Also anytime you learn a new technique, it takes time to develop the timing and feel, it’s very difficult to try to implement a new technique when you are training with people at a higher skill level.  I always tell my students, even though I have a black belt, anytime I learn a new technique i’m a white belt at it.  It takes me time to develop an intimate level of understanding of the technique and how to use it in training. So when I first start trying it I will just play with white belts and see if I can get it to work.  Once I feel comfortable applying the techniques on white belts then I will go to the blue belts and start trying to use it on them.  As I move on to guys with more experience they react quicker and have better sensitivity and a better idea how to move to defend  So I will figure out ways to compensate for their reactions so I can still get the technique to work.  Eventually I will work my way up so that I know and understand the technique well enough I can apply it on other black belts successfully.

The other nice thing about training with lower belts is you can mess up and still be pretty confident you can recover so it allows you to take more risks while training.

Some of the things Rickson would do over the years to develop himself against us would be to train with one arm tied in his belt or sometimes both arms tied, he would try to escape positions with out using his arms at all.  I remember the first time he made me do this in training.  I was preparing for a competition as a purple belt and Rickson brought over a member of our association from Holland at the time who was in town visiting and he told the guy to mount me.  Then told me to put my hands in my belt and i had to get out without using my arms.  I had my doubts that i would be able to get out but I improvised and was able to get out multiple times and learned a lot just in the 5 minutes of drilling.  I tell the story at my seminar sometimes on how Rickson would let people get on his back with both hooks in, put their arms around his neck for a rear naked choke and he would have both hands tied in his belt, he would say go and they were allowed to squeeze as hard as they wanted and he would still escape. He would do this to 6, 7 ,8 people in a row….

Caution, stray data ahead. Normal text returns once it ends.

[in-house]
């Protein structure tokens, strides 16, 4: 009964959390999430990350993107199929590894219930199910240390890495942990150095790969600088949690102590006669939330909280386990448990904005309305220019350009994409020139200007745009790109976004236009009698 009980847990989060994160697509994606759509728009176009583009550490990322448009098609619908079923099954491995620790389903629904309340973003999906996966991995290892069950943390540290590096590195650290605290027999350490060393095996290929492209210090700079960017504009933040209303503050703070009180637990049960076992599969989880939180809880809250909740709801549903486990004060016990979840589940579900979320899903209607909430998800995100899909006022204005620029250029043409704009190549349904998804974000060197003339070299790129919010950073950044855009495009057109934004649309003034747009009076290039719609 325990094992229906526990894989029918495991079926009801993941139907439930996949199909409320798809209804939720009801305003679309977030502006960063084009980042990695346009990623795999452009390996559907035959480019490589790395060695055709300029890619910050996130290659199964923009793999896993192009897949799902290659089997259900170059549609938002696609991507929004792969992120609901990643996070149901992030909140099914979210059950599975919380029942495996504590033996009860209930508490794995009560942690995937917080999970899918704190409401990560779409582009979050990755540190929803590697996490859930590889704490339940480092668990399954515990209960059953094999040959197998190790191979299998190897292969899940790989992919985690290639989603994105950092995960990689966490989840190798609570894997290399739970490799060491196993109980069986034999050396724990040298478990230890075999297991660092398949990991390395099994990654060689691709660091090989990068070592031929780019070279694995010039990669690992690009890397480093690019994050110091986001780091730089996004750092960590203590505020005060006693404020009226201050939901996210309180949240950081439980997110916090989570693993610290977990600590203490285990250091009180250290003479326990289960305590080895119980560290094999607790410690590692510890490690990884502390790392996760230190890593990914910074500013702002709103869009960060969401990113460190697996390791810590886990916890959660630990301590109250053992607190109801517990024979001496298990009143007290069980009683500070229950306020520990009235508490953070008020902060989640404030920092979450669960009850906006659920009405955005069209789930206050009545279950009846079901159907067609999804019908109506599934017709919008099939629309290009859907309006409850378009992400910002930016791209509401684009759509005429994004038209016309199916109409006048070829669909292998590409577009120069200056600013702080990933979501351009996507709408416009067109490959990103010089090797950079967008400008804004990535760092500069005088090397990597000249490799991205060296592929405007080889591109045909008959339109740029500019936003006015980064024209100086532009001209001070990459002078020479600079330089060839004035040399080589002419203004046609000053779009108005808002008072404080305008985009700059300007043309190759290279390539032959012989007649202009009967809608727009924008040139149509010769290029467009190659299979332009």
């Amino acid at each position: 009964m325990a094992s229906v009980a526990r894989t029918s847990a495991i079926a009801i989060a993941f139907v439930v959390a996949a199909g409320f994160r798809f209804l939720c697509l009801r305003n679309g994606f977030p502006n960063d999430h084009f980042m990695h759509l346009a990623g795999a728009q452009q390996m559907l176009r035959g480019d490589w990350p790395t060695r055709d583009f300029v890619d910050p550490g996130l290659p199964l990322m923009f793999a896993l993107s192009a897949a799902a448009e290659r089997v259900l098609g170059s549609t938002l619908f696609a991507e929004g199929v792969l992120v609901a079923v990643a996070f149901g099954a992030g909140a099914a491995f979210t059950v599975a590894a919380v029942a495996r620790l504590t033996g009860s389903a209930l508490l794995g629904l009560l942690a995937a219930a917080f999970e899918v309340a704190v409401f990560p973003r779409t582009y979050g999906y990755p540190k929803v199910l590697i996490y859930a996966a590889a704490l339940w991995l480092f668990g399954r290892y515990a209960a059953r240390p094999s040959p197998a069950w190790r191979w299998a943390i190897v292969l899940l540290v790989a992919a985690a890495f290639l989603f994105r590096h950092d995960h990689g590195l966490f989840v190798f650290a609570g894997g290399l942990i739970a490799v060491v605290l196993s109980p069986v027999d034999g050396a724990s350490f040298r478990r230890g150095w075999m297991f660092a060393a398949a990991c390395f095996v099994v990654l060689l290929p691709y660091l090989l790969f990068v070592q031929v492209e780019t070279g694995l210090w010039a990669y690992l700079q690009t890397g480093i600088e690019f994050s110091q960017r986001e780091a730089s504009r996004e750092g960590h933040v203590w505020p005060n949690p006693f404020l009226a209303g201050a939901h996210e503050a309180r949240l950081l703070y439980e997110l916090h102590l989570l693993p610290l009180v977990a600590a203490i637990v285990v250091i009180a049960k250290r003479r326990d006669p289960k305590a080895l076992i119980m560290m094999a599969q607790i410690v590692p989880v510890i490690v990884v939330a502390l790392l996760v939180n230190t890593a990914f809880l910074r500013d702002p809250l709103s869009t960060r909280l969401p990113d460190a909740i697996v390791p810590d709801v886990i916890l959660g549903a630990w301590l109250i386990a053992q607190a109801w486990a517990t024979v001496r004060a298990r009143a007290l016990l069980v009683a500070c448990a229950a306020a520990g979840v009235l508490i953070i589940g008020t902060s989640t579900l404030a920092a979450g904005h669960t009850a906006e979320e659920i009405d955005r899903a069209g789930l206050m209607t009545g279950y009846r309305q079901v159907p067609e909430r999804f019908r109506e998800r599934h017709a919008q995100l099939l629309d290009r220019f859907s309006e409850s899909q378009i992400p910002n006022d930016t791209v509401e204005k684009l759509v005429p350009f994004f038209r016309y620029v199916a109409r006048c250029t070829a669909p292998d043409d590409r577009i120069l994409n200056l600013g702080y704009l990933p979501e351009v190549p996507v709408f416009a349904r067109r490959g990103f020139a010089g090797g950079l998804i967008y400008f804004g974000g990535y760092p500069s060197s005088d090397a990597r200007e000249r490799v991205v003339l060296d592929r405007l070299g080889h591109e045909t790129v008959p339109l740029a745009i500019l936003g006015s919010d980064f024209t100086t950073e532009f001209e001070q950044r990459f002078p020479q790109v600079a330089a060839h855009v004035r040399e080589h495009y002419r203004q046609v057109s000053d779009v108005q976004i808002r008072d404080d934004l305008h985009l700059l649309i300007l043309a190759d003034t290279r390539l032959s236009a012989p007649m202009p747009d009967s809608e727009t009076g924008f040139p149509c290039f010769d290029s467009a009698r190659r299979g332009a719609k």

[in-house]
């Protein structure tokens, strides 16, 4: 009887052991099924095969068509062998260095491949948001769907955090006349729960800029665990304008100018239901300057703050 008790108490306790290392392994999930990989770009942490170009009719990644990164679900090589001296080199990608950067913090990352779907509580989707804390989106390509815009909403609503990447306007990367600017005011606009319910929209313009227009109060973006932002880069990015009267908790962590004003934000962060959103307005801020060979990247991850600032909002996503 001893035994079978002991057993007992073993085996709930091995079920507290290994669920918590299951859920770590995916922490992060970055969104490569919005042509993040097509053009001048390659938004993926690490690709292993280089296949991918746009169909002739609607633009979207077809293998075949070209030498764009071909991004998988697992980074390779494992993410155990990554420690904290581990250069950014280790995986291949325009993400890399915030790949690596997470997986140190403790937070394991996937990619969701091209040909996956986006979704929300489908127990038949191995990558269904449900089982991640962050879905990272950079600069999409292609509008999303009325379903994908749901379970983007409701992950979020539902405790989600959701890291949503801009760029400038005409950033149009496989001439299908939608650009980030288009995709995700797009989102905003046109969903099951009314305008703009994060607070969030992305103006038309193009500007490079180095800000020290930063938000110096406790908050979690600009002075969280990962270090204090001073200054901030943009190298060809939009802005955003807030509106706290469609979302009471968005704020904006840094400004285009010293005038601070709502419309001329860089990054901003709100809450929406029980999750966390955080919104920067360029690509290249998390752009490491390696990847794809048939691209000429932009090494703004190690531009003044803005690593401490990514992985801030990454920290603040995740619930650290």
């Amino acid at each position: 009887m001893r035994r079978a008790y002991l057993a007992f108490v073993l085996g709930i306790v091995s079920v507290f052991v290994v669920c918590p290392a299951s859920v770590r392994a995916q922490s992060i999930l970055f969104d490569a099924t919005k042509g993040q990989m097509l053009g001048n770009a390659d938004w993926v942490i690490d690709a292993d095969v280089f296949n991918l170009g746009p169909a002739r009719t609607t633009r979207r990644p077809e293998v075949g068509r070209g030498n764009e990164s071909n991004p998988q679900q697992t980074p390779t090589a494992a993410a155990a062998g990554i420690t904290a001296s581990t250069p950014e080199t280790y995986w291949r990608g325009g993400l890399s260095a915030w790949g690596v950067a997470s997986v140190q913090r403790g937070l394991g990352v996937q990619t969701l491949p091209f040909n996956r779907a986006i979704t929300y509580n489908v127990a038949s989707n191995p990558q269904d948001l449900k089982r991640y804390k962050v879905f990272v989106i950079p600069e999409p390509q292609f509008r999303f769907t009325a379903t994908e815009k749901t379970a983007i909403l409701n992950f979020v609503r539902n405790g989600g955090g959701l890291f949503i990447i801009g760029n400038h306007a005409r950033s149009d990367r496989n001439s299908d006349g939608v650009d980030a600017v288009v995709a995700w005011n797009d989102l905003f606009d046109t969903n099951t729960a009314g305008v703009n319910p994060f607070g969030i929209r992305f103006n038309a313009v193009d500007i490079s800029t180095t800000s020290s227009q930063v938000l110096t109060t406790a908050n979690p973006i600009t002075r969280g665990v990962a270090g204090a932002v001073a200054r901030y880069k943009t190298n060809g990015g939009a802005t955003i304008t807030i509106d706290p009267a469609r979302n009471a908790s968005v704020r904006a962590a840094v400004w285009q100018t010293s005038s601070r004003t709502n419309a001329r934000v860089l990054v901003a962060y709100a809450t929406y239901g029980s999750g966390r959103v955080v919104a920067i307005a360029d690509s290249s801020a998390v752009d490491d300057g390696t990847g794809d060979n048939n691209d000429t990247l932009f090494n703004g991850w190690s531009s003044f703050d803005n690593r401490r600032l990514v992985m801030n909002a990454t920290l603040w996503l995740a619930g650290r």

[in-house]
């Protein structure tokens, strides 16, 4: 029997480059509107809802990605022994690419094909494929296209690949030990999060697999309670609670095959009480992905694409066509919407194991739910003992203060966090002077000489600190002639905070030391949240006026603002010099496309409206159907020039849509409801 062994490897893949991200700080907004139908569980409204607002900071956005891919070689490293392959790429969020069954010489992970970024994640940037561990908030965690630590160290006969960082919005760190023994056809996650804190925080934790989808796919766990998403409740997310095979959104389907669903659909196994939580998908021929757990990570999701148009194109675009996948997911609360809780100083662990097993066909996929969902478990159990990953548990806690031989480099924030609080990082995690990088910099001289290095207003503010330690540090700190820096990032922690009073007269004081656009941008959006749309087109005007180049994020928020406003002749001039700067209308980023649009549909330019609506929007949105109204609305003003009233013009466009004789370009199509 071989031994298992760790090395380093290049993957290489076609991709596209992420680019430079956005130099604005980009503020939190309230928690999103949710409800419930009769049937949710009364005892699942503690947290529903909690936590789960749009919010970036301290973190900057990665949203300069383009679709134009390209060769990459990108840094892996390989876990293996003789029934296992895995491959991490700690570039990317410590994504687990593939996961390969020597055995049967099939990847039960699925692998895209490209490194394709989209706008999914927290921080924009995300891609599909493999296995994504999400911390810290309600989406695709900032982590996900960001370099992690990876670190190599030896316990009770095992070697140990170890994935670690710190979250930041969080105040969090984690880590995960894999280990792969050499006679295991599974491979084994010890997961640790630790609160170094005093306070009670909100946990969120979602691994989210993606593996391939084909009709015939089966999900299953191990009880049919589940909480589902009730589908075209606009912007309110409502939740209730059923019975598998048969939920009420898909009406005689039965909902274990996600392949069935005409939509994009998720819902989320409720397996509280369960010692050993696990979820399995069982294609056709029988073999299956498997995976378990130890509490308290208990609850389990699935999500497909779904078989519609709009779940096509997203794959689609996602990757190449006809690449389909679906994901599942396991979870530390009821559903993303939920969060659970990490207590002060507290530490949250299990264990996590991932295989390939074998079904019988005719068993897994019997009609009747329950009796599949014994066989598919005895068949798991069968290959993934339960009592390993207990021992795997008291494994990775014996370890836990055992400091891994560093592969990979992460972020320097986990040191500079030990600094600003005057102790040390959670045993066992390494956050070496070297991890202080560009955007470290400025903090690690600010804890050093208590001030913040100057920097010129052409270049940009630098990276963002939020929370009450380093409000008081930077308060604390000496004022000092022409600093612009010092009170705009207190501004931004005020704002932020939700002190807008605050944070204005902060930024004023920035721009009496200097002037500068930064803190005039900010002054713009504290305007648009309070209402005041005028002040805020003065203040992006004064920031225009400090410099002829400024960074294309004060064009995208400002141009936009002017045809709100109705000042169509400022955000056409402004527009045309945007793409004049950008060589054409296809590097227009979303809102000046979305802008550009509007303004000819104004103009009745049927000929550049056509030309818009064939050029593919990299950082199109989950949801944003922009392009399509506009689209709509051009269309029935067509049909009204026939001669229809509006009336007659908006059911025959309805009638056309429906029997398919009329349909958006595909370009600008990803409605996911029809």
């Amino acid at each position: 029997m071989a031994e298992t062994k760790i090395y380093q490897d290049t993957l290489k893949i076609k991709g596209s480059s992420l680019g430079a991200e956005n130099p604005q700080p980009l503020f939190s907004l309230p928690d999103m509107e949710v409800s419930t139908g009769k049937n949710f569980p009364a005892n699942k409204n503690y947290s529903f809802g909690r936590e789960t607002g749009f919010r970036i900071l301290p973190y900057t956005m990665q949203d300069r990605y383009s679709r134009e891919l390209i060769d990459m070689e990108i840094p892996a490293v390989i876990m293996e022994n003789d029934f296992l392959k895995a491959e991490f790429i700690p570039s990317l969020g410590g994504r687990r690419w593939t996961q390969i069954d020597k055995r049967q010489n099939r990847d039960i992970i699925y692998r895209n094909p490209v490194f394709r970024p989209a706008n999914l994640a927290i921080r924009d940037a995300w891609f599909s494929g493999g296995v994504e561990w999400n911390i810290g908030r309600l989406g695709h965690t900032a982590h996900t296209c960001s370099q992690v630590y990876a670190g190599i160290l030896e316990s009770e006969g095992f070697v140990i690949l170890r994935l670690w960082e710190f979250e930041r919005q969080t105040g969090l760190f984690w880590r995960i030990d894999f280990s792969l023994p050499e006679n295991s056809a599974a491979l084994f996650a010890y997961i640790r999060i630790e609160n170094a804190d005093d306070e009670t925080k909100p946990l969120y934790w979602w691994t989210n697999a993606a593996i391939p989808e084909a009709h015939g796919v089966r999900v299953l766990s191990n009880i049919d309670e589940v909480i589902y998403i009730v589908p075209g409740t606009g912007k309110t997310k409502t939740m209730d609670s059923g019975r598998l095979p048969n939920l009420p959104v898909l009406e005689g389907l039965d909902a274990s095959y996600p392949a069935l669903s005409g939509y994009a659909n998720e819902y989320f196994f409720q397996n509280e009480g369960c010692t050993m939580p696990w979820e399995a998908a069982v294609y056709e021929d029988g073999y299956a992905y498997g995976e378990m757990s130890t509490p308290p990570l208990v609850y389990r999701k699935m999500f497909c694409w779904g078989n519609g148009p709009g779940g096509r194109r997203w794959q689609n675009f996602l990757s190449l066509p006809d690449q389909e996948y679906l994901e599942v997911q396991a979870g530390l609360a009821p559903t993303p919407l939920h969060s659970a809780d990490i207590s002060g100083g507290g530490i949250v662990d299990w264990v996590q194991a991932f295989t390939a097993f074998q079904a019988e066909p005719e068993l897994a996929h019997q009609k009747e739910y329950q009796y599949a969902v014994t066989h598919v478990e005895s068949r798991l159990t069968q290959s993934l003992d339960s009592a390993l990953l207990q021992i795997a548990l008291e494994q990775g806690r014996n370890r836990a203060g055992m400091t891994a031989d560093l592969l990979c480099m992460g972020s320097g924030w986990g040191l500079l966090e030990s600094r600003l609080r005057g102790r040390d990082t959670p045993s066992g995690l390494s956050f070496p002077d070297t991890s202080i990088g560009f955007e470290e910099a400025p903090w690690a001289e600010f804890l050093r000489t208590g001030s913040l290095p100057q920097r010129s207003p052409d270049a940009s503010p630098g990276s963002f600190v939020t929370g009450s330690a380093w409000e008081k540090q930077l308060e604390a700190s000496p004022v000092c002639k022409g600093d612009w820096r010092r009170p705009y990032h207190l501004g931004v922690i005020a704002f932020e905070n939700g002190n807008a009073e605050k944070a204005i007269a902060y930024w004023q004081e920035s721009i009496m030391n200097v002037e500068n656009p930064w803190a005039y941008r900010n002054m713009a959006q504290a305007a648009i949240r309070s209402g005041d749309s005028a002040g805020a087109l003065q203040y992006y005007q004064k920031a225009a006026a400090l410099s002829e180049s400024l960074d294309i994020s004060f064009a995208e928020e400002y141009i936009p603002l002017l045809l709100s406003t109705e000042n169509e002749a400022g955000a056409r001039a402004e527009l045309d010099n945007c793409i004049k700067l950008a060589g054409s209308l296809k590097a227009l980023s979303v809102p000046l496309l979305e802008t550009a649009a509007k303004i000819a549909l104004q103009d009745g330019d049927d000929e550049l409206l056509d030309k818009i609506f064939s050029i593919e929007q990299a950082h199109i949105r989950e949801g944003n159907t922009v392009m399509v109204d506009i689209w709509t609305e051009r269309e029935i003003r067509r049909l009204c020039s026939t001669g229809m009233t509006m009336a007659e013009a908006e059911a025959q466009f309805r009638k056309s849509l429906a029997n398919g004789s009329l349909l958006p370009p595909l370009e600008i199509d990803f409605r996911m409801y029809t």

Other things I would see Rickson do over the years in his training was he would tell you exactly what he was going to catch you with before each roll, that way it would make it more difficult for him but he would still get it every time.  Sometimes he would let me pick what i would get submitted with, obviously I’d mention things I felt comfortable defending and escaping but he would still figure out a way to catch me.

To develop his defense he would put himself in bad positions and stay there without trying to escape, let us attack and then make small movements to kill or neutralize what we were doing.  Sometimes he would allow himself to get put into a submission and then make tiny movements to either be extremely comfortable again and out of danger or to escape.  Once he did that he would gradually allow things to progressively get worse, allowing the submission to get further along and deeper and see how bad things could get before he could still recover and escape.

People used to ask me all the time how I would do with Rickson in training and there were many times I felt I did quite well but then again I never really knew what he was training or trying to work on or how hard he was actually going.  One week I would feel I did well and gave him a hard time and the next week he would tap me 5 times in 5 minutes, almost every 3 to 4 movements.  I never really knew what he had going on in his mind.

When people ask me what do I think makes Rickson so special, why he’s considered the best of all time I always tell them It’s his mind. Sure he was athletic, strong, flexible, great endurance but i’ve trained with many guys that were far better athletes and so has he..  It’s his MIND and how he would constantly push himself to improve even when he didn’t have the best training partners around.  After all, when i had asked him how does he get better without guys better than him to train with, he had already been the best in the world and had never lost in jiu-jitsu (and never won a match by points or referee decision) for almost 20 years.  These words he shared with me have had such tremendous impact on my jiu-jitsu and training and continue to help me everyday…

Here is an account from the great Dave Camarilloon his experience training with Rickson